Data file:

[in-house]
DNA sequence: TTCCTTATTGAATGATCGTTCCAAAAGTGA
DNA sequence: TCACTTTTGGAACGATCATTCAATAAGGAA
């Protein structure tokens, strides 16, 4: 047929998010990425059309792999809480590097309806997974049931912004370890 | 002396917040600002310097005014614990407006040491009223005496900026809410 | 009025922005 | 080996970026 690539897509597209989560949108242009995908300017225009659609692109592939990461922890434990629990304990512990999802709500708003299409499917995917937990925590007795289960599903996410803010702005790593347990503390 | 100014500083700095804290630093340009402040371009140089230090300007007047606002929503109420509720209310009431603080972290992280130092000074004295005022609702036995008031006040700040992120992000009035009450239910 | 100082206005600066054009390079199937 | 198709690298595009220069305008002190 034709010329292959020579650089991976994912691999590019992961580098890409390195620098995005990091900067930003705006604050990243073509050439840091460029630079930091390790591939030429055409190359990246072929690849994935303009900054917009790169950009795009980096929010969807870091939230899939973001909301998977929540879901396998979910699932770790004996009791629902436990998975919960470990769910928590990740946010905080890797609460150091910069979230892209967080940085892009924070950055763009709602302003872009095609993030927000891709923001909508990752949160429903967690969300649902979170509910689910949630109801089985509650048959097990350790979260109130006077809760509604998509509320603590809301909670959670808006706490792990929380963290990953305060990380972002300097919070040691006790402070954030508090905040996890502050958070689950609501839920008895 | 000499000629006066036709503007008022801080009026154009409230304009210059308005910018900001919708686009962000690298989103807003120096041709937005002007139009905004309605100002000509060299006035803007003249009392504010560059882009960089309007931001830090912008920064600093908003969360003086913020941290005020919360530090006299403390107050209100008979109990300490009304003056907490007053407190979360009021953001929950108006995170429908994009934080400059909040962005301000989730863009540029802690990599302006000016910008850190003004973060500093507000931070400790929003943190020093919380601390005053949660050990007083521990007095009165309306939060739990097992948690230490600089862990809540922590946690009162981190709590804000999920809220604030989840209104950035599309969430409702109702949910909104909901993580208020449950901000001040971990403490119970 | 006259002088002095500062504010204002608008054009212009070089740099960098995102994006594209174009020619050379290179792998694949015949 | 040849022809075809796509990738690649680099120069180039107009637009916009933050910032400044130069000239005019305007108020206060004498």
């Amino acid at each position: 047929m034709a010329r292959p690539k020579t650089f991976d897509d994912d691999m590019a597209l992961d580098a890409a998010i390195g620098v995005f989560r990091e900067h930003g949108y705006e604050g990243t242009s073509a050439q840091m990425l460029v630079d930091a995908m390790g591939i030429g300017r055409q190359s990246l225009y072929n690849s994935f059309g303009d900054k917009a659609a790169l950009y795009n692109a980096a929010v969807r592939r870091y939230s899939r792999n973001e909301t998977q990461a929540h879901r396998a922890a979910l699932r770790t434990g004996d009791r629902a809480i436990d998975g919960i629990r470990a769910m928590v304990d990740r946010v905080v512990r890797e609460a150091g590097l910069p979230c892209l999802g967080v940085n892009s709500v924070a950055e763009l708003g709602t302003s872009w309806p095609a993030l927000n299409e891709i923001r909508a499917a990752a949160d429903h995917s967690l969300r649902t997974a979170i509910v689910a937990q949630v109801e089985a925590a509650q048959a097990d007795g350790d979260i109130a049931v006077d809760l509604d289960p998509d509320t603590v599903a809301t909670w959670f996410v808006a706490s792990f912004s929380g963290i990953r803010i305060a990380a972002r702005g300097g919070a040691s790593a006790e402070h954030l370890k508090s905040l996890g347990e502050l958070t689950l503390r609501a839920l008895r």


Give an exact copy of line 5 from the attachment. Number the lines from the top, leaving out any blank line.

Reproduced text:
């Amino acid at each position: 047929m034709a010329r292959p690539k020579t650089f991976d897509d994912d691999m590019a597209l992961d580098a890409a998010i390195g620098v995005f989560r990091e900067h930003g949108y705006e604050g990243t242009s073509a050439q840091m990425l460029v630079d930091a995908m390790g591939i030429g300017r055409q190359s990246l225009y072929n690849s994935f059309g303009d900054k917009a659609a790169l950009y795009n692109a980096a929010v969807r592939r870091y939230s899939r792999n973001e909301t998977q990461a929540h879901r396998a922890a979910l699932r770790t434990g004996d009791r629902a809480i436990d998975g919960i629990r470990a769910m928590v304990d990740r946010v905080v512990r890797e609460a150091g590097l910069p979230c892209l999802g967080v940085n892009s709500v924070a950055e763009l708003g709602t302003s872009w309806p095609a993030l927000n299409e891709i923001r909508a499917a990752a949160d429903h995917s967690l969300r649902t997974a979170i509910v689910a937990q949630v109801e089985a925590a509650q048959a097990d007795g350790d979260i109130a049931v006077d809760l509604d289960p998509d509320t603590v599903a809301t909670w959670f996410v808006a706490s792990f912004s929380g963290i990953r803010i305060a990380a972002r702005g300097g919070a040691s790593a006790e402070h954030l370890k508090s905040l996890g347990e502050l958070t689950l503390r609501a839920l008895r």